5. Middle School : This idea was recommended several years ago when it was apparent that with all the new residential building in Brooklyn, including the massive Atlantic Yards project, would require more school facilities for area residents. This was also an idea put forward by the writer Philip Lopate whose book on walking New York’s Waterfronts is a useful primer on how New Yorkers relate to their open space. He posits the idea that New Yorkers have an uneasy time with parks and open space. To help them relate, he recommends putting public services into these spaces – to offer public services inside our parks (to go school or to mail a box or to get their license) and get a park experience for free.

    ALL of these ideas are PUBLIC-accessible activities, are compatible with a public park – even the private events only temporarily use public lands (unlike the permanent event of private housing inside a public park) – and we can conservatively bring of $10, 375,000 per year. Adding the PILOTs from 360 Furman/1BBP, hotel, retail at Empire Stores, and the hotel brings it to $16 million. (Of course, that number is now changed a bit as of June 2011, when we learned about the tax break that ! BBP has gotten.) Then, along with the transformative ideas there is enough money (in excess of $20,000,000) to actually do more in the park with free programming to address the recreational and cultural needs of area residents. Finally, adding community building initiatives, the funding for all city parks including this one is guaranteed.

    There is no one magic bullet for park funding. Private luxury housing is a cop-out that says the city has no will to provide the people of Brooklyn with the park they have so long advocated.

    The answer – the fiscally prudent answer – lies in the will to create a true amenity for the community that the community can actually use. That was the original vision for BBP. It lies in a multiple funding scheme that can weather the ups and downs of any economy and does not rely 90% on luxury housing: that bubble has burst.

    Some last (for the moment) thoughts:

    How did it become the world’s park versus Brooklyn’s much needed park? As the priorities began to change to make this park appealing to the world and less to residents, so should the funding prerogatives. Without usable recreation throughout the year, who does this park really serve? If it is now to serve the world we suggest that in consideration for all the earlier promises made to the community that were broken with this plan, that the funding “promise” be broken, too.

    My thanks to the Brooklyn Bridge Park Defense Fund for these many and varied ideas. I hope they can help us all have a useful discussion on alternative ways to fund our park.

  • ABC

    I don’t think it’s insanity to compare them. And the Study of Alternatives to Housing compared them so I guess they didn’t think it was insanity either. Why do people refuse to look at successful parks and learn from them?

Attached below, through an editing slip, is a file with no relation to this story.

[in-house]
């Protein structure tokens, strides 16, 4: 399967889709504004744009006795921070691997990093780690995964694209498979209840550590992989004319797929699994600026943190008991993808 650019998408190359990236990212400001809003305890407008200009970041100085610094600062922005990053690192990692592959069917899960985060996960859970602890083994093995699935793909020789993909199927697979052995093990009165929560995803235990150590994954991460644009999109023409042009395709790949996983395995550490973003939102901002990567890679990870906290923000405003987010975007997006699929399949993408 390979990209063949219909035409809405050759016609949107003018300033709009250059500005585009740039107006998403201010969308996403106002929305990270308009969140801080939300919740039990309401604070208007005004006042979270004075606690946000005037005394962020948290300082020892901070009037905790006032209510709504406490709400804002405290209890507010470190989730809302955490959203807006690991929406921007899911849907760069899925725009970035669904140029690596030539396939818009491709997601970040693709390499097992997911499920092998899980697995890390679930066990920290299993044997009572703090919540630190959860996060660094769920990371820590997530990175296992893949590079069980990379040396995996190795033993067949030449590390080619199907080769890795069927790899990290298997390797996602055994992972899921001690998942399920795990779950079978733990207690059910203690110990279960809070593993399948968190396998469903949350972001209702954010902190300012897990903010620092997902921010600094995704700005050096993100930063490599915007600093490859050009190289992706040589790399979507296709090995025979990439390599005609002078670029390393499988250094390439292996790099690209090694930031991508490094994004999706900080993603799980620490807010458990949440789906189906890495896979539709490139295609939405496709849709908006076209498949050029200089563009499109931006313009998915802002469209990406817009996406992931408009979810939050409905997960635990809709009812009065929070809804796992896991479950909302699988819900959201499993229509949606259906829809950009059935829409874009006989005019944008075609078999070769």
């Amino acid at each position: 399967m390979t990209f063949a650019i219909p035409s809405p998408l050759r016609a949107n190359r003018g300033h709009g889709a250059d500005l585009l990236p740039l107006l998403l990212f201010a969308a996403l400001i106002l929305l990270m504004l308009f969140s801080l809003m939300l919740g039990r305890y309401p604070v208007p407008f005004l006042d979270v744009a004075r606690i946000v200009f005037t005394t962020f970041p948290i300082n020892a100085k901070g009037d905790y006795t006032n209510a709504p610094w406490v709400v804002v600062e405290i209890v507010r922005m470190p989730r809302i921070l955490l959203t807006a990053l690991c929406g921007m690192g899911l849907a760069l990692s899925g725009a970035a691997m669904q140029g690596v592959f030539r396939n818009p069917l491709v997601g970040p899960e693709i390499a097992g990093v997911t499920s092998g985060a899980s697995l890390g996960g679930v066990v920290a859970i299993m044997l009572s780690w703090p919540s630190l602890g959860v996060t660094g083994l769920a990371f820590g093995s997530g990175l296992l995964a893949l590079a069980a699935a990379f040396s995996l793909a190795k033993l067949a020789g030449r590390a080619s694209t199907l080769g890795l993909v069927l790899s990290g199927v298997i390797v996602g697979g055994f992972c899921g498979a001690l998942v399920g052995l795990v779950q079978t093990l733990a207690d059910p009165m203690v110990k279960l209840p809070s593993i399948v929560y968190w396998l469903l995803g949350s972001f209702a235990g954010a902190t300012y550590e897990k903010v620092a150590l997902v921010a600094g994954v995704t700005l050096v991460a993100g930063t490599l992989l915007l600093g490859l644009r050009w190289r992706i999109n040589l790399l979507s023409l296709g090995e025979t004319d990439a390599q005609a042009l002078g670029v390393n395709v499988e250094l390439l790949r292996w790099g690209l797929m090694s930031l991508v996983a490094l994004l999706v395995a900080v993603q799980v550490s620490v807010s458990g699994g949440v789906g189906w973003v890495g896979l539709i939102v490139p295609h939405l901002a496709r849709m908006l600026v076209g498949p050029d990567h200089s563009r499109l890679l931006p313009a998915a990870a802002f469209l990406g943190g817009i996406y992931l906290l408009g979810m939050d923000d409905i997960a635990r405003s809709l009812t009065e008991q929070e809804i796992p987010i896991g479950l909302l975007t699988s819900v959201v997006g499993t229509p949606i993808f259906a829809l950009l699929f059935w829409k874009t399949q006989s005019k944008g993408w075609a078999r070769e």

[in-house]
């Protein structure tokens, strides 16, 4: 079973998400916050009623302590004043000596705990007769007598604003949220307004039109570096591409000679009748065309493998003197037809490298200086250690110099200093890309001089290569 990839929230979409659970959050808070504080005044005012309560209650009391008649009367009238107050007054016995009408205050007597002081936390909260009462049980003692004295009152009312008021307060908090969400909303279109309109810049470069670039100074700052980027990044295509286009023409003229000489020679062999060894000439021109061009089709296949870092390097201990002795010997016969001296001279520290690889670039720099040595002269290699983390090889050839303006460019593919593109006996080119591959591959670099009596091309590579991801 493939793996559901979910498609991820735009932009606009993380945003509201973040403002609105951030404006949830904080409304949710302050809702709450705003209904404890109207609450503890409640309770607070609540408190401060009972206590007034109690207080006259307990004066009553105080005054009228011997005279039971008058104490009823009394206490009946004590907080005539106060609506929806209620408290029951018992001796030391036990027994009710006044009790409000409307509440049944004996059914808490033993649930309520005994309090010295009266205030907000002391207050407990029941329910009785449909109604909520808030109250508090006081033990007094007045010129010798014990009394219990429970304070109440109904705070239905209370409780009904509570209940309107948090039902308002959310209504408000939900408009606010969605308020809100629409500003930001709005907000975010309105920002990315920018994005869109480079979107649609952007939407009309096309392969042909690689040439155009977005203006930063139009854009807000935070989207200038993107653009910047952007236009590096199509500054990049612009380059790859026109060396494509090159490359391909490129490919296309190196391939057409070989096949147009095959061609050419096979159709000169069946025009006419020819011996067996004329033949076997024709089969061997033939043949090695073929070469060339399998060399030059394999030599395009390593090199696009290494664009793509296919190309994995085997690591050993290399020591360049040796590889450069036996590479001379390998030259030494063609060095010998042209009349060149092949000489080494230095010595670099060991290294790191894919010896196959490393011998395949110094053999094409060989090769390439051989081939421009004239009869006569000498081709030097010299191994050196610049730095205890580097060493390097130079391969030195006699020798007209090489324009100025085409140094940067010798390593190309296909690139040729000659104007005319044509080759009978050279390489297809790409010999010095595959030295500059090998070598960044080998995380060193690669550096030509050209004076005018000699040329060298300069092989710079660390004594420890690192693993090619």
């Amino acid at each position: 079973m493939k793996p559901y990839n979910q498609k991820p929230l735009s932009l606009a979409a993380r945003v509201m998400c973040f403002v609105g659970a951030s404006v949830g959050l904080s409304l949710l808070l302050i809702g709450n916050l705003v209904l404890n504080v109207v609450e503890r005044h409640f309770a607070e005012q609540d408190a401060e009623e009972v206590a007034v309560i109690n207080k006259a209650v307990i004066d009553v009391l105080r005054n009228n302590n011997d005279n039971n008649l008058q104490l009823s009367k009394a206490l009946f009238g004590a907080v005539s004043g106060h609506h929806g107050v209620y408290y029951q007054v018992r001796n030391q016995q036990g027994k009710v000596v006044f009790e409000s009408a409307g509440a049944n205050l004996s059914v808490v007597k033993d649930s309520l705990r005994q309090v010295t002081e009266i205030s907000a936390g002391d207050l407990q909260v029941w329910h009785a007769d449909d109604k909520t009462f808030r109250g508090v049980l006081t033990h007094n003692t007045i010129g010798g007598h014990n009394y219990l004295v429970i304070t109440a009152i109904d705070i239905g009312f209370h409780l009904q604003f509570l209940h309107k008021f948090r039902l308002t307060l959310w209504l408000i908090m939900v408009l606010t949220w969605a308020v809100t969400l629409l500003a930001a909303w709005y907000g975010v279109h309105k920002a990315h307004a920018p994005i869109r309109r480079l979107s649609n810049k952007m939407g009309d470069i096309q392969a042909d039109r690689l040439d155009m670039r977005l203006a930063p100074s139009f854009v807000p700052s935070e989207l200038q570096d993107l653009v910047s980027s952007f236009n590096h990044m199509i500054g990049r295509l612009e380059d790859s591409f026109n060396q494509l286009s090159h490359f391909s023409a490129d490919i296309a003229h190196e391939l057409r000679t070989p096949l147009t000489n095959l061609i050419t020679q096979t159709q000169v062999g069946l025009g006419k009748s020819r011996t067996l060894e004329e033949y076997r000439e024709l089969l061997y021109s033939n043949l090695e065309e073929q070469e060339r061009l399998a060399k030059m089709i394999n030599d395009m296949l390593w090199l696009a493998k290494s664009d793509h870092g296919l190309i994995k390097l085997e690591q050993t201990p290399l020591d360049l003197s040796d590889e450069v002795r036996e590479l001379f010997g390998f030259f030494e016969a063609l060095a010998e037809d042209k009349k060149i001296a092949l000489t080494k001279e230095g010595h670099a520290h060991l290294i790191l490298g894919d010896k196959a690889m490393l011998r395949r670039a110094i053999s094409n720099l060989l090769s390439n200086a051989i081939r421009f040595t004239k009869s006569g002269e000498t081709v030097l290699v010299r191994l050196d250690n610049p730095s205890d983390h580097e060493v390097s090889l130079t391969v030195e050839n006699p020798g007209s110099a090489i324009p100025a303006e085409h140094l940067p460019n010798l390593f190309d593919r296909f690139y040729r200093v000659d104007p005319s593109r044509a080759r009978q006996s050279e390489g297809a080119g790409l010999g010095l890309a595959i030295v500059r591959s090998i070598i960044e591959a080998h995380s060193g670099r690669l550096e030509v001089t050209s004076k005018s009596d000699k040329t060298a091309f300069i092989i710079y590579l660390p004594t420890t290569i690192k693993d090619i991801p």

I’m sure the Bryant Park Grill makes more money than the River Cafe, for example, but 5 times the amount? I doubt that. And we have room for twice the concessions as Bryant Park. Why not pull another restaurant barge up to one of these areas and start participating in the revenue. That’s the lesson I learned from comparing things. That’s not insanity.

    But you’re right — the locations are so different. And yet, we have the skyline and views and space and they have .. the revenue. Bryant Park gets $4mm a year in usage fees. Every year. That’s more than what we hope to get from housing on Pier 1.

    Brooklyn Bridge Park plans on getting 288k in special event 2017! They had 17 film shoots last year and charged them 3k a pop. They had 4 “marketing/promotional” events last year and charged them 15k a pop. Who makes these deals?

    I think Bklyn20 and the Brooklyn Bridge Defense Fund makes excellent points.

  • Common Sense

    Can some of the endless NYS/NYC taxes we pay like income taxes, sales taxes, property taxes, etc., be appropriated for this?

    Seems the agenda of the powers-that-be is for housing in the park.

  • gc

    Housing in the park does seem to be the not so hidden agenda.
    If that’s the only way to fund this park, I would rather see the plans cut way back. If that means keeping four of the piers vacant I’m fine with that as well.

  • Publius

    The $100k spent (wasted?) on the BAE Report should have been spent on the Brooklyn Bridge Defense Fund’s study of alternatives to housing. Likely it would have saved $75k that would have remained in the park budget instead of paying BAE’s office rent in San Francisco.

  • http://deleted Anon

    Congratulations to the Brooklyn Bridge Park Defense Fund for their excellent analysis of alternative funding sources. Each idea has merit and some of their ideas alone could pay for this park (and perhaps all of Brooklyn’s parks as well). Only a cynic would suggest more housing is needed inside Brooklyn Bridge Park. But yes, Virginia, the Mayor wants private housing inside our park, didn’t you know this?